Los Angeles, Aug. 05, 2020 (GLOBE NEWSWIRE) — Calling attention to the COVID-19 pandemic’s disproportionate impact on Latinos, We Are California / Somos California called upon County of Los Angeles leaders to do more to address the dual injustices of health and economic inequality left in the virus’ wake.
Latinos constitute 48.7% of Los Angeles County’s population, but account for 68% of reported COVID cases. The age-adjusted death rate of Latinos is 51 out of every 100,000 persons — over twice that of the County’s white population (22/100,000). More striking still is that 72% of COVID fatalities for those under 65 years of age are Latino.
“We know there are many reasons for these horrific COVID disparities. Like African Americans, Latinos are more likely than other groups to have jobs that do not allow them to work remotely or practice physical distancing,” said Antonia Hernández, president and CEO of the California Community Foundation. “Unequal treatment in communities and by care providers, bias, fear, the highest rates of uninsurance—all of these are factors.”
The group is requesting County leaders to make the following efforts to reduce cases and deaths among Latinos and, more broadly, Angelenos.
- Ensure collection, analysis and public availability of occupation data from COVID-19 Confidential Morbidity Reports (CMRs) to focus enforcement activity. Ensuring the completion of these reports, including the “Occupation or Job Title” field, will provide critical data that must then inform County efforts to focus limited enforcement resources of public health orders on workplaces of essential workers whose industries are seeing workers with the largest numbers of COVID infections.
- Dramatically expand free COVID virus and antibody testing in community settings with fast turnaround times for results, prioritizing communities with highest infection and mortality rates. These services must be staffed by individuals who are bilingual and experienced at working with Latino communities.
- Increase access to quarantine and isolation facilities for COVID-diagnosed individuals living in crowded housing to effectively contain community spread, providing wage-replacement guarantees for quarantined persons.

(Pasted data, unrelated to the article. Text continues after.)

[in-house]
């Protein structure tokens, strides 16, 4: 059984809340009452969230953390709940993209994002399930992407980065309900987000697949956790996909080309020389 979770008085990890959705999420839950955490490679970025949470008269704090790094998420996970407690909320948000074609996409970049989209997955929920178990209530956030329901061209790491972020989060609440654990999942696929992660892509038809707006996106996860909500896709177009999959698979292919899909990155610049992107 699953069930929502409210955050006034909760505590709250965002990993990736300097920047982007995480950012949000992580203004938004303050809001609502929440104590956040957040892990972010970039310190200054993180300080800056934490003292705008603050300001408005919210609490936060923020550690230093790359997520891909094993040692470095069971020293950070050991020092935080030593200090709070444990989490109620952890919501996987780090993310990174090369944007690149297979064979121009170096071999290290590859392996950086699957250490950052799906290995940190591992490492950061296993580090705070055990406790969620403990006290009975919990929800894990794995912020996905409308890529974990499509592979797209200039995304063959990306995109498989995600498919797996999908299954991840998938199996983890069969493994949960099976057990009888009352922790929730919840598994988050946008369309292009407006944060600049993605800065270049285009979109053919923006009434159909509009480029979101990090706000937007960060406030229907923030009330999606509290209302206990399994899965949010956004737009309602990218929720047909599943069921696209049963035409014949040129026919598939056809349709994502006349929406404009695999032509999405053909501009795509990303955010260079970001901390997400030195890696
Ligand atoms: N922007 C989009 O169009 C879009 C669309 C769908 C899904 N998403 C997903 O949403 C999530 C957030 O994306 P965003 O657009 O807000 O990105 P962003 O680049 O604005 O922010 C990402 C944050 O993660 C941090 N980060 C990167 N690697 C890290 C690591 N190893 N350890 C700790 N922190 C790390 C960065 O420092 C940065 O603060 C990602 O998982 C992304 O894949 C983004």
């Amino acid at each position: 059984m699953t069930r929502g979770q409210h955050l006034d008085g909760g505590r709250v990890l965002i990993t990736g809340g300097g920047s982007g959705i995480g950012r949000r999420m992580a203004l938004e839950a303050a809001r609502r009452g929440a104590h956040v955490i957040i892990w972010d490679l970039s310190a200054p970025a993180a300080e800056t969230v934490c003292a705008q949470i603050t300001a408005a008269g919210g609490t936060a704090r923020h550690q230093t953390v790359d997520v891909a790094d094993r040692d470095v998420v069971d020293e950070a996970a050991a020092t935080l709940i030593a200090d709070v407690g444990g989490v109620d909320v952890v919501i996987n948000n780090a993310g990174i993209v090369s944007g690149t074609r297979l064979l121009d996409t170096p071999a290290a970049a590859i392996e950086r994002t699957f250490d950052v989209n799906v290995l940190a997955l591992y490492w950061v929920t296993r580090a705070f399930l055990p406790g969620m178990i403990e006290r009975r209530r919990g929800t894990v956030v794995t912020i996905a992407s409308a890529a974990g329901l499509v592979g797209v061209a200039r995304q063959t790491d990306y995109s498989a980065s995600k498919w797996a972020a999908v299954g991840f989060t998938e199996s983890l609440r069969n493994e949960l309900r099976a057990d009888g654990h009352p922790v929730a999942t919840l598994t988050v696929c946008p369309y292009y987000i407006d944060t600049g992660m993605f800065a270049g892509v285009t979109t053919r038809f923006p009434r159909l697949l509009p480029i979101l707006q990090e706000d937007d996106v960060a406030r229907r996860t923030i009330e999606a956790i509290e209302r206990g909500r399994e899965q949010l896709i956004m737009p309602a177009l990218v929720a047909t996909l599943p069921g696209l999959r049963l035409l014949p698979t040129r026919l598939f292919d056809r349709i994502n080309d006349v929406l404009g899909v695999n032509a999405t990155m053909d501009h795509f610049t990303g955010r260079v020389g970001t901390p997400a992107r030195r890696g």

- Expand culturally-competent outreach and education efforts in communities with the highest infection and mortality rates through government grants to nonprofit agencies that use proven strategies of trusted community health outreach like health “promotoras.” Education efforts should include information on COVID transmission, prevention, roles of testing and contact tracing and resources to report businesses willfully endangering employees or the public through failure to follow health orders.
- Implement a COVID-19 “grading system” for businesses like the ones the Department of Public Health currently applies to restaurants but based on conformance with applicable government COVID orders and business safety checklists. All employers who require employees to interact with other employees or the public in a manner that does not permit effective physical distancing would be required to obtain a passing grade. Grades shall be posted in the workplace and available to the public with failing grades requiring business closure until such a time as unsafe conditions have been remedied.
- Provide and publicize a 211, 800 or toll-free number for reporting employers who fail to provide employees with appropriate personal protective equipment (“PPE”) or who fail to follow applicable government COVID orders.
- Provide crisis counseling telephone line with language translation capabilities to support individuals experiencing additional stress during this time due to unemployment, illness or both.
“While we are aware that this pandemic poses unprecedented challenges, we recognize that the health and safety of the region’s majority population is inextricably tied with economic recovery and shared prosperity,” said Kevin de León, Senate President Emeritus & Los Angeles City Councilmember-Elect. “Real and sustained attention towards reducing racial/ethnic COVID-19 disparities can and will make a measurable difference in the health and well-being of our region.”
We Are California / Somos California stands ready to support and assist the City and the County taking bold and needed action to address the shocking and disproportionate impact of COVID-19 on the Latinx community and on other communities of color.
Roshin Mathew at email@example.com or (213) 452-6229
We Are California / Somos California (“Somos California”) is a group of Latino leaders in Southern California originally formed to coordinate activities commemorating 25 years since the passage of Proposition 187. Somos California has since continued its work by focusing on emerging issues affecting California’s Latino communities. They include:
- Antonia Hernández, President and CEO, California Community Foundation
- Sonja Diaz, Founding Director, Latino Policy & Politics Initiative UCLA Luskin School of Public Affairs
- John Echeveste, CEO, LA Plaza de Cultura y Artes
- María Elena Durazo, Senator, CA State District 24
- Kevin de León, Senate President Emeritus & Los Angeles City Councilmember-Elect
- Manuel Pastor, Director, USC Equity Research Institute
- Antonio R. Villaraigosa, 41st Mayor of the City of Los Angeles
- Gloria Molina, Retired Los Angeles County Supervisor, First District
- Thomas A. Saenz, President and General Counsel, MALDEF
- Chon Noriega
- Arturo Vargas
- Monica Lozano
- Dr. Fernando Guerra
Roshin Mathew The California Community Foundation (213) 452-6229 firstname.lastname@example.org
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